This thesis is about the housing pathways of young adults and the intra-family negotiations of support that pave the way to homeownership. It is about the experiences of young adults in predominantly urban settings in three very different societies: England, Romania and Japan. The thesis tackles issues of family duties and responsibilities, the meanings of gifts and loans, and the meanings of homeownership that underscore support. It describes everyday practices and relationships, but reflects on the implications of these practices for housing markets, welfare arrangements and individual identities.
The second half of the past century reflected, in many ways, a ‘golden age’ of homeownership across many economies. Strong labour conditions sustaining a broad middle-class alongside socio-political support promoted relatively widespread access to owner-occupation. Past decades of growth further entrenched an optimistic ‘ideology of mass homeownership’ as a widespread and democratic means of shelter and wealth accumulation. This research reveals, however, how contemporary housing careers are increasingly structured by growing diversification, complexity and inequality. The work exposes both the role of varied socio-cultural and institutional contexts in shaping housing career realignment as well as common trajectories in the face of global forces of labour, housing and state transformations. Rising labour market insecurity, housing financialisation, and reduced state support have not only exacerbated divides but have further only emphasised the importance of one’s position on the housing market. Such realignments in housing careers fundamentally undermine promises of mass homeownership and the democratic nature of housing wealth.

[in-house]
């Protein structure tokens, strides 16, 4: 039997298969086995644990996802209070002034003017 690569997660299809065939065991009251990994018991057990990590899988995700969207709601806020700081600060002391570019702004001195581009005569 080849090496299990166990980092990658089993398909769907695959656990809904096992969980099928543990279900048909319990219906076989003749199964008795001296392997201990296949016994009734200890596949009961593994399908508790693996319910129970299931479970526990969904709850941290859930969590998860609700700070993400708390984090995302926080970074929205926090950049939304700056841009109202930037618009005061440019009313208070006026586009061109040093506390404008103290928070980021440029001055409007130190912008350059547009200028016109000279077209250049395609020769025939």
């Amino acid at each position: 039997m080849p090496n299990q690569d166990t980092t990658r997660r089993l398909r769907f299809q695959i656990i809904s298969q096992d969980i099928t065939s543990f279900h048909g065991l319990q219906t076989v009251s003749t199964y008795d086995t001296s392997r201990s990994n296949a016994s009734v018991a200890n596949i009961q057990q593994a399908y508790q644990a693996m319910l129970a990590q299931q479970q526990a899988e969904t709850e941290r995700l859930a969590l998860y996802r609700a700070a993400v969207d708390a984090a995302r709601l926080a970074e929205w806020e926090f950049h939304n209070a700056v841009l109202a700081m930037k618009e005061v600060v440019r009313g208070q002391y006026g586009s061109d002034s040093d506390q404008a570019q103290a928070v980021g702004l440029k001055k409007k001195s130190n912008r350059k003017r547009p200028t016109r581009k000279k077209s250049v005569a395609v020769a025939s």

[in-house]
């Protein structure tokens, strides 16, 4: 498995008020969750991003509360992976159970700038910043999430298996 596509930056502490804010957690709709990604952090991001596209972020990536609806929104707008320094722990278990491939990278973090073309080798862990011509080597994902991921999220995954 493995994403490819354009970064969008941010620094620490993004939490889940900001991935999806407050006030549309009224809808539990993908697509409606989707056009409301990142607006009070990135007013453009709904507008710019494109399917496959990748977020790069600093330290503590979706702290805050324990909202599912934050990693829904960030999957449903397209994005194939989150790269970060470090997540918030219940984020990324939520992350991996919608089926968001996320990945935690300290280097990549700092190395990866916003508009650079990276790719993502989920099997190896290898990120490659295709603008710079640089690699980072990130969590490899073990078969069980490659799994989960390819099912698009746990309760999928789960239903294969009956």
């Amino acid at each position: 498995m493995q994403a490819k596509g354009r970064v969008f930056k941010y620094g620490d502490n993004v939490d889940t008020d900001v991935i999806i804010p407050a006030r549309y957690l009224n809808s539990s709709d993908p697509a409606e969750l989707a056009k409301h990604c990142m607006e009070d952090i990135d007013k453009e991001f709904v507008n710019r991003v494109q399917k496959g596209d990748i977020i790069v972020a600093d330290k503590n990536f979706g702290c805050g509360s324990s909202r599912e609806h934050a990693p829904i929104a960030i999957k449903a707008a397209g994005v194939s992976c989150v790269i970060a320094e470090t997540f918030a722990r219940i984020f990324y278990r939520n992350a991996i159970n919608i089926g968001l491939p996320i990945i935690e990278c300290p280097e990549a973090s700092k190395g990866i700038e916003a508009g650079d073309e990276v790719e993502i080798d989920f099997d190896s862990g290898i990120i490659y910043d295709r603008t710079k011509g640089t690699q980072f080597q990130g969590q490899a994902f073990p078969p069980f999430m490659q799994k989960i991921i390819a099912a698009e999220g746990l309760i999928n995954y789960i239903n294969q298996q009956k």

Both growth and unevenness in the distribution of housing wealth have become characteristic of advanced societies in recent decades. Housing Wealth and Welfare examines, in various contexts, how housing property ownership has become central both to household wellbeing and to the reshaping of social, economic and political relations.